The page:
For more information, please call (919) 575-3111 ext. 101. or email firstname.lastname@example.org.
SGWASA Utility Customers:
On June 15, the US EPA reduced its health advisory levels (“HAL”) for two chemicals - PFOA and PFOS from 70 parts per trillion to interim levels of 0.004 and 0.02 parts per trillion. SGWASA is committed to adhering to all state and federal water quality standards. SGWASA’s drinking water meets all current State and federal regulatory requirements, and therefore remains safe for consumption.
The EPA’s interim HALs are guidance and not regulatory requirements. EPA’s Interim HALs are meant to identify the amount of a chemical a person can be exposed to for their entire life (70 years) without it causing any adverse health impacts. Results greater than the Health Advisory Levels do not mean that there is an emergency or violation. Accordingly, exceedances of these interim levels for some period going forward while EPA adopts regulatory requirements and water systems figure out how to meet those requirements, does not mean that public health is at risk or that public drinking water is unsafe. For more information on PFAS, please review the following website link: https://www.epa.gov/pfas/pfas-explained
What are SGWASA's Levels for PFOA and PFOS?
Check out the following information from the North Carolina PFAS Testing Network.
The source for the following information is:
SGWASA Utility Customers:
On June 15, the US EPA reduced its health advisory levels (“HAL”) for two chemicals - PFOA and PFOS from 70 parts per trillion to interim levels of 0.004 and 0.02 parts per trillion. A part per trillion is 1 drop of water in an Olympic size swimming pool (660,430 gallons of water). This is an incredible reduction from the 2016 HAL (70 drops of PFOA/PFOS in the Olympic-sized pool now down to just a tiny fraction of one drop) that leaves many water systems and well water users around the country above the interim HALs. These levels are so low they cannot even be measured.
SGWASA is committed to adhering to all state and federal water quality standards and SGWASA’s drinking water meets all State and federal regulatory requirements, and therefore remains safe for consumption.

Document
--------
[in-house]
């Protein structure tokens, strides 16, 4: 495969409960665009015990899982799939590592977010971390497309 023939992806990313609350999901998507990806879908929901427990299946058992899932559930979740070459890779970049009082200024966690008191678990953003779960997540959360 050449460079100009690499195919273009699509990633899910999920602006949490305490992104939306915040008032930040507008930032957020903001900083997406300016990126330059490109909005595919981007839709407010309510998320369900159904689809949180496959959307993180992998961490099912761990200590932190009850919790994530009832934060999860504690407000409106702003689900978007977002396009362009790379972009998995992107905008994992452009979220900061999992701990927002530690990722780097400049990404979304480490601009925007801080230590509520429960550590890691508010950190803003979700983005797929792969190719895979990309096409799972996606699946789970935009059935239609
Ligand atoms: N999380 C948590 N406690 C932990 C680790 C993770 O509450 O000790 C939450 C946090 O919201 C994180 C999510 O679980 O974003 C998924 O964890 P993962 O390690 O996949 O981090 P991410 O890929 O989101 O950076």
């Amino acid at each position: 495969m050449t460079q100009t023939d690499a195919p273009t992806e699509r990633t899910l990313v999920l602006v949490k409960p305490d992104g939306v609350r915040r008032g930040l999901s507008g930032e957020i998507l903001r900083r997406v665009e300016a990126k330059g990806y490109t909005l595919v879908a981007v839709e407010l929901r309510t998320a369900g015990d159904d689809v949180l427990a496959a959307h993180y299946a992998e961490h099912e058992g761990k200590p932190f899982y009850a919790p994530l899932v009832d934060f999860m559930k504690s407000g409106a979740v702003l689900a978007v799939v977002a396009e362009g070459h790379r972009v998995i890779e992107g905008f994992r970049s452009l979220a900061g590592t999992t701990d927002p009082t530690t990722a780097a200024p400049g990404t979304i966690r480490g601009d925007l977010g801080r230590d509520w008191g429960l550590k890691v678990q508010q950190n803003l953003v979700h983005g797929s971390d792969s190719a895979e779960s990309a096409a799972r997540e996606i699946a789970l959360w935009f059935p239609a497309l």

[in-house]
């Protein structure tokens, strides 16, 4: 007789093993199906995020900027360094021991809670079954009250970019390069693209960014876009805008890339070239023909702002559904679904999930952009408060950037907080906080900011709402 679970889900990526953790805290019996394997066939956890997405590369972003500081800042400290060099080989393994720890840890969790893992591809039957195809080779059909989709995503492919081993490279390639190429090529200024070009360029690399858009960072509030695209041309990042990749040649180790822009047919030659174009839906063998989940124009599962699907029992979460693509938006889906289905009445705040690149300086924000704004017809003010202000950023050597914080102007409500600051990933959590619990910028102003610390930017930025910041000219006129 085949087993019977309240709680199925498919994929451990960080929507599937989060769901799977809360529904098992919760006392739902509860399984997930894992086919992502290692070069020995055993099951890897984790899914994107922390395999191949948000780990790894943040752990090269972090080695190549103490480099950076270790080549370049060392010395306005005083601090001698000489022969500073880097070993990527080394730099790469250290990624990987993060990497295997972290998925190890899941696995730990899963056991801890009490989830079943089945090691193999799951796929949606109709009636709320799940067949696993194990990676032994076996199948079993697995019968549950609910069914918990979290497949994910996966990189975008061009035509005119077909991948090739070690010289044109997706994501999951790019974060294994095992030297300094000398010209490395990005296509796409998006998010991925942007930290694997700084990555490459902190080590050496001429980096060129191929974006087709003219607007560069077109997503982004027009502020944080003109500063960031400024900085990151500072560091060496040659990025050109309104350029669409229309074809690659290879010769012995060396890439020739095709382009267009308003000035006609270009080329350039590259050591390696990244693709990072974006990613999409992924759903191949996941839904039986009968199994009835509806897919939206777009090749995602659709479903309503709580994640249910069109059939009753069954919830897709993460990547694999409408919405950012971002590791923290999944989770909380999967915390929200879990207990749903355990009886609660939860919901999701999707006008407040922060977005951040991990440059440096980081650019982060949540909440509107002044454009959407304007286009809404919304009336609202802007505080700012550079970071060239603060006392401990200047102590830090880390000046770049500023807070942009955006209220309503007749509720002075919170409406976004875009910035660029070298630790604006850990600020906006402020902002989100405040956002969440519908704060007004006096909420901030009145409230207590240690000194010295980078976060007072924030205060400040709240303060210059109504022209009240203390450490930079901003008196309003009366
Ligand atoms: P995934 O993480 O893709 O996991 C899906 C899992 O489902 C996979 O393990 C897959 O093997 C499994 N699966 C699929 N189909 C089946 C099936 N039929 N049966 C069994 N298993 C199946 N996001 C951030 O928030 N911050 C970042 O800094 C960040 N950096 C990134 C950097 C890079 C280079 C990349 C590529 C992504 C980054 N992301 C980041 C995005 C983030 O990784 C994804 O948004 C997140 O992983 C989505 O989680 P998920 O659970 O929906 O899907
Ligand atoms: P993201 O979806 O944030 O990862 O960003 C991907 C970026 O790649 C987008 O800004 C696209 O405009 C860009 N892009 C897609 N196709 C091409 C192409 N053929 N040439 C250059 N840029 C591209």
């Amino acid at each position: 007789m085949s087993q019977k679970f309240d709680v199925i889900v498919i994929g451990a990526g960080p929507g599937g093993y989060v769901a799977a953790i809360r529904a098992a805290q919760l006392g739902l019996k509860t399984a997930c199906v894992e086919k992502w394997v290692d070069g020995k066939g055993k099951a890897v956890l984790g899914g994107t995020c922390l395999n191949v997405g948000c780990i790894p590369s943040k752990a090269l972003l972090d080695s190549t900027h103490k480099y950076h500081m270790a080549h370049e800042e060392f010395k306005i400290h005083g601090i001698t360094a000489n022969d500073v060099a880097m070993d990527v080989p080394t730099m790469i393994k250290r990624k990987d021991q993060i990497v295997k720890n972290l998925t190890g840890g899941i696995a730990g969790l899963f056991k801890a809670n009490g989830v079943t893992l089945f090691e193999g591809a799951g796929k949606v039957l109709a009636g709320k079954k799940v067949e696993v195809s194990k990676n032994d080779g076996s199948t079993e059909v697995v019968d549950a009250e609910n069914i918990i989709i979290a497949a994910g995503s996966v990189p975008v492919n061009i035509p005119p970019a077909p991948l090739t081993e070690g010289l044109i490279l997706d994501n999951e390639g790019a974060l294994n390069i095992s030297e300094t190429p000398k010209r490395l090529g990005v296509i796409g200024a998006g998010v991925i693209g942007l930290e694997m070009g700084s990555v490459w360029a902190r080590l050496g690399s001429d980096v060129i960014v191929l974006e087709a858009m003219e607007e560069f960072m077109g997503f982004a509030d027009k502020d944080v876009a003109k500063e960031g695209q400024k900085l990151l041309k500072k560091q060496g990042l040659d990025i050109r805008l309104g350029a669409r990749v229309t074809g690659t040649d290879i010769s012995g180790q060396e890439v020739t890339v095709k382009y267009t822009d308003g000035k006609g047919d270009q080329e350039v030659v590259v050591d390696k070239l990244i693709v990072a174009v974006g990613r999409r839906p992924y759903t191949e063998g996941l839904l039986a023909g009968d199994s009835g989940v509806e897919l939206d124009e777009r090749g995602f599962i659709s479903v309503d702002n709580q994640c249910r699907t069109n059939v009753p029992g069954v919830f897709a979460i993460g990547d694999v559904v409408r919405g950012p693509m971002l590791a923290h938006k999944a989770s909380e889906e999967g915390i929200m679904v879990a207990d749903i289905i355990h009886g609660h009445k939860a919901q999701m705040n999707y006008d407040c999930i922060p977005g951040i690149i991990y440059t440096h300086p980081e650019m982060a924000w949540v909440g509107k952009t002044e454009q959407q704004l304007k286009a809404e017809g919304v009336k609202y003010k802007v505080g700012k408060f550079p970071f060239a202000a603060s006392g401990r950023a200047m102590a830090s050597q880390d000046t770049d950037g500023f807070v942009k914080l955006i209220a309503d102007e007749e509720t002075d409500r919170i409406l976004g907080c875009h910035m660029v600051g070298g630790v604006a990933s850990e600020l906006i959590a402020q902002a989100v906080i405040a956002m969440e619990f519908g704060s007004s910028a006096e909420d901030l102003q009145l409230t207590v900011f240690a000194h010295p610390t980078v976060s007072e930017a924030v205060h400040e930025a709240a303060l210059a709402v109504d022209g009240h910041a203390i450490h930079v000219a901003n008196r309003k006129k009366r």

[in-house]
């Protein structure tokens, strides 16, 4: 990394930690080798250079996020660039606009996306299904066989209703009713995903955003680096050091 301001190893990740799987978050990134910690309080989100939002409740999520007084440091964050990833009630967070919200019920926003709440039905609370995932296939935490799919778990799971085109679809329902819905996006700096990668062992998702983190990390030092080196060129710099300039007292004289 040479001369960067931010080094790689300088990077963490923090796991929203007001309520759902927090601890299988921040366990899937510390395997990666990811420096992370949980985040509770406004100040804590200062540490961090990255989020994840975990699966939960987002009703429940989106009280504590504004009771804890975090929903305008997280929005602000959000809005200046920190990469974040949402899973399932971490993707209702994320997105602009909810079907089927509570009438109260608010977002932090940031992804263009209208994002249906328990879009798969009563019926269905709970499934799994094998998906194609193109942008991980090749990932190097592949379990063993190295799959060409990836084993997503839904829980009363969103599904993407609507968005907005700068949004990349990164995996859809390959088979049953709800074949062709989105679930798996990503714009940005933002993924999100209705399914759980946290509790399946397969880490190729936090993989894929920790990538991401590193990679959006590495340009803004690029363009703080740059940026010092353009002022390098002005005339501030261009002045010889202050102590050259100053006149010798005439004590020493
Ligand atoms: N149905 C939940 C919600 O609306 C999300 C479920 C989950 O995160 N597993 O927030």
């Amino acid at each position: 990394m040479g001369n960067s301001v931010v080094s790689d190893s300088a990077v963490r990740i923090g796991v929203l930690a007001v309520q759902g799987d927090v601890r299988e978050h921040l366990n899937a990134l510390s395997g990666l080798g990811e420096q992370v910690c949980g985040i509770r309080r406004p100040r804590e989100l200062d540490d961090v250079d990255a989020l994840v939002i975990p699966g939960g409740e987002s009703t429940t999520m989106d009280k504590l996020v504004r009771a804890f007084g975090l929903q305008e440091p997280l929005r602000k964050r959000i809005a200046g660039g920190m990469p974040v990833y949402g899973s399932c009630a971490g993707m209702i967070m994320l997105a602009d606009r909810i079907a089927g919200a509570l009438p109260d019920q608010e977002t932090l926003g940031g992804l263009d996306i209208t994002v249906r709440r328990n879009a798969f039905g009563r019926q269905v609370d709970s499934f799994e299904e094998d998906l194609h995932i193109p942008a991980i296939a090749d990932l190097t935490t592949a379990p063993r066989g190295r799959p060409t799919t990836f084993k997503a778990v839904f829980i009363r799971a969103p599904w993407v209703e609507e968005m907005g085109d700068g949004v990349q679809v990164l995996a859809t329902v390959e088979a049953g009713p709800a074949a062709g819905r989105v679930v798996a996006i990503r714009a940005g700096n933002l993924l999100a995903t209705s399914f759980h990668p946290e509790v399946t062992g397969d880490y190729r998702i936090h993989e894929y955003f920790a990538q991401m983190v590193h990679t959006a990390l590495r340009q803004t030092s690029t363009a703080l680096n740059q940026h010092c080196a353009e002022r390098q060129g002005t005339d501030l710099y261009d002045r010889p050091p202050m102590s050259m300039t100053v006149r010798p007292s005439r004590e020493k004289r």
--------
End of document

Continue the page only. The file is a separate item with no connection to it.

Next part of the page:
With respect to PFAS, water utilities, such as SGWASA, are “passive receivers” of PFAS. We do not produce or manufacture PFAS. Instead, these chemicals are present in source waters that are treated to produce drinking water. PFAS chemicals have been used in all sorts of products that the public interacts with daily. The products range from takeout food containers, non-stick cookware, cosmetics, waterproof clothing, fabric softener, to a whole host of other consumer/household products. For more information on PFAS, please review the following website link: https://www.epa.gov/pfas/pfas-explained
Following the June 15, 2022 announcement by the US EPA regarding the HAL’s for PFOA and PFOS, SGWASA has been engaged with Hazen & Sawyer consultants to assist us on our journey with PFAS/PFOS compliance, communications, testing (we anticipate PFAS testing this fall; results to the public will follow), and mitigation strategies to adhere to state and federal water quality standards. Hazen & Sawyer guided SGWASA in a similar manner most recently with the $14,000,000 water treatment plant disinfection byproducts improvement project that was completed earlier this year. This project shows SGWASA’s commitment to our customers to provide improved water quality that meets state and federal water quality standards.
The EPA’s interim HALs are guidance and not regulatory requirements. EPA’s Interim HALs are meant to identify the amount of a chemical a person can be exposed to for their entire life (70 years) without it causing any adverse health impacts. Results greater than the Health Advisory Levels do not mean that there is an emergency or violation. Accordingly, exceedances of these interim levels for some period going forward while EPA adopts regulatory requirements and water systems figure out how to meet those requirements, does not mean that public health is at risk or that public drinking water is unsafe.
For now, please know that SGWASA continues to work diligently to characterize any PFAS chemicals in our systems and to minimize or eliminate the loadings. Furthermore, SGWASA will continue to strive to minimize PFAS levels while the US EPA adopts regulatory levels that we will then ensure we meet. We expect those regulatory levels will be higher than the Interim HALs for PFOS and PFOA which were announced recently.
SGWASA continues to keep customers informed about this important topic by publishing information on our website, in our utility bills, and at the monthly Board of Directors meetings.
By: The South Granville Water and Sewer Authority
Scott N. Schroyer, Executive Director